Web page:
MALTON, Thomas (1748-1804)
The Great Court of Greenwich Hospital
London: Published by T. Malton, September 2nd 1799. Hand-coloured aquatint. Mounted on cardboard. Good condition apart from some light foxing in the margins and the image. Image size (including text): 9 3/4 x 12 inches. Sheet size: 11 1/4 x 14 3/4 inches.
A rare early aquatint view of the Royal Hospital for Seamen in Greenwich, southeast London, from Malton's ambitious series of aquatints and engravings "A Picturesque Tour Through London," issued between 1792-1801. Designed by Sir Christopher Wren, the palatial hospital complex was constructed between 1696 and 1751. It later became the Royal Naval College in 1873.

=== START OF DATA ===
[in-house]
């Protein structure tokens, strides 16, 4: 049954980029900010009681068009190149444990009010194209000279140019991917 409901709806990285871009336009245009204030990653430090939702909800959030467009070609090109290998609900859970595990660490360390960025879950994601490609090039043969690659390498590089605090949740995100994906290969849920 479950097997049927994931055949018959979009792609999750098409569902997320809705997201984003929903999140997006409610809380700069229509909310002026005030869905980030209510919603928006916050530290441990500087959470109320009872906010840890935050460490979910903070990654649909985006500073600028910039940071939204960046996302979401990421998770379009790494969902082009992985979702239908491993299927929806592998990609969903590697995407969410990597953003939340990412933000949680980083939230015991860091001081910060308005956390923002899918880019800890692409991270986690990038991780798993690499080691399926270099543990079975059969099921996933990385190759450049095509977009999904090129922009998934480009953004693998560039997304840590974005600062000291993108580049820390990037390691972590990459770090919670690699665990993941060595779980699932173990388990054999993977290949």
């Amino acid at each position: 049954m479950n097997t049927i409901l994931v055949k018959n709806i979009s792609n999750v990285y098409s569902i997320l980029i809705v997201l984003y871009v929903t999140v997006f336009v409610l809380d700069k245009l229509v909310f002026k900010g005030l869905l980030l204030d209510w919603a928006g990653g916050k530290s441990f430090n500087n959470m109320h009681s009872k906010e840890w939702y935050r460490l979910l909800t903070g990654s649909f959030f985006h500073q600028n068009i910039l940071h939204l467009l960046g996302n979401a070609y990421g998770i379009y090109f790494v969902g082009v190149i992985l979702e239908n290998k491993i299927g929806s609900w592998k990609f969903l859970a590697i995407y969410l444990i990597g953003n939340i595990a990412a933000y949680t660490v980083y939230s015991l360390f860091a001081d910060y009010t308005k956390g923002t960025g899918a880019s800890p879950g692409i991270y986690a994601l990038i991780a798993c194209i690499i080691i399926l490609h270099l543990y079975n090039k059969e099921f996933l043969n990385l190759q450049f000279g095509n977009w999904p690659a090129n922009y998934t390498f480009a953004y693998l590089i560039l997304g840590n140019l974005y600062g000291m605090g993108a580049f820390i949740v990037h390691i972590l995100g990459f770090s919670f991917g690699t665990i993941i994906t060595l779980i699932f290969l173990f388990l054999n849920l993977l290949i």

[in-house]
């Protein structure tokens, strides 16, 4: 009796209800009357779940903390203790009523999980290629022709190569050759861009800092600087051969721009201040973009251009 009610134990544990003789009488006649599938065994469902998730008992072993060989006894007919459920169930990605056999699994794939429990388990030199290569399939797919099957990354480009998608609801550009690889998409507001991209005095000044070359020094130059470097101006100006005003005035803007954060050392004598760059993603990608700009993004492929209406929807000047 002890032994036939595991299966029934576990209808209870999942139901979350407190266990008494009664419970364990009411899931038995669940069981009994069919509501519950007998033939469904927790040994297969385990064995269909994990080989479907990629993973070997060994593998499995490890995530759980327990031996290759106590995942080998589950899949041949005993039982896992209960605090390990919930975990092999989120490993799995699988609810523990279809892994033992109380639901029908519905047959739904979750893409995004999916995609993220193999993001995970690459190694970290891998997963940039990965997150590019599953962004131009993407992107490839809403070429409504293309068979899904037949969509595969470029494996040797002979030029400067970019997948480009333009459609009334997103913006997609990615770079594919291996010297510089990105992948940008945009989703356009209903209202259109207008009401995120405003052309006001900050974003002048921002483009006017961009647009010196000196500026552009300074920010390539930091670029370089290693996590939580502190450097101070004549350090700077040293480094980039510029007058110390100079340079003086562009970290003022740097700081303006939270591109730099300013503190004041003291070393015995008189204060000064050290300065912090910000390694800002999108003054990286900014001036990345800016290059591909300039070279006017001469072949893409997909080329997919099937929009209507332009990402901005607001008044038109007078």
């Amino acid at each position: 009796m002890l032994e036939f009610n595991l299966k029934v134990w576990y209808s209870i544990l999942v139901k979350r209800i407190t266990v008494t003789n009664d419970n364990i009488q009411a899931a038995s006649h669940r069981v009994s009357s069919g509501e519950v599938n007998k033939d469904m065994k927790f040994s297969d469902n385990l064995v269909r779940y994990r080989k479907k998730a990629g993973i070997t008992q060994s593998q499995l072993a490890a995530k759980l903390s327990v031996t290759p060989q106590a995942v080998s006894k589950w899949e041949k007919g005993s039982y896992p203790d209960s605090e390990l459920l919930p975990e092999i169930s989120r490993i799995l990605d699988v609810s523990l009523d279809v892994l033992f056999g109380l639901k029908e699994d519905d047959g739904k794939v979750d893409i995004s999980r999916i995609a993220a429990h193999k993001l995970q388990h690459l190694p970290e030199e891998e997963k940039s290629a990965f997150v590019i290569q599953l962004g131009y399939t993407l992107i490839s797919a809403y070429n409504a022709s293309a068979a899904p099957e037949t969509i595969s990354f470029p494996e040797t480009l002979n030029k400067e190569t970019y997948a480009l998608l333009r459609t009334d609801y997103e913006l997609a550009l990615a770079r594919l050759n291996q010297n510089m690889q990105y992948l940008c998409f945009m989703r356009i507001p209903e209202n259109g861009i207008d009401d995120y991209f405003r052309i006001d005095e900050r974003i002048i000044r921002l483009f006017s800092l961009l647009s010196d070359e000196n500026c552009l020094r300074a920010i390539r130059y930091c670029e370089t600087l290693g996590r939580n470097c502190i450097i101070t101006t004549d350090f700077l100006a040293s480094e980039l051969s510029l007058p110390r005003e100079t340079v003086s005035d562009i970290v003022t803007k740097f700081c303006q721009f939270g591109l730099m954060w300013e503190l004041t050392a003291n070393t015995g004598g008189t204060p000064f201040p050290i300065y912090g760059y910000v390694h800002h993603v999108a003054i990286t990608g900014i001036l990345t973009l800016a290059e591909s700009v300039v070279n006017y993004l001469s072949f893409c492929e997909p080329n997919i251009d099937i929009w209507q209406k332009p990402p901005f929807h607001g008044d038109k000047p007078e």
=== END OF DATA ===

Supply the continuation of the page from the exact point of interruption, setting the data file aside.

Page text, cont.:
The son of the architectural draughtsman Thomas Malton, Thomas Malton the younger was an early exponent of the art of aquatint, which he used to make multiple copies of the topographical views for which he was famous. He was chiefly known for his stunning views of London, which were prized for their architectural accuracy and regarded as valuable topographical records. Like his brother James, Malton worked as a draughtsman in the office of the celebrated Irish architect James Gandon in London. He regularly exhibited at the Royal Academy, beginning in 1773, and was awarded a prestigious pecuniary prize by the Society of Arts in 1774. From 1783 to 1789, he taught an evening drawing class from his home in London's Conduit Street, where he instructed a young Thomas Girtin and J. M. W. Turner, the latter of whom he greatly influenced.
Cf. Adams, London Illustrated 72.H; cf. Abbey, Scenery of Great Britain and Ireland 204; cf. Dictionary of National Biography.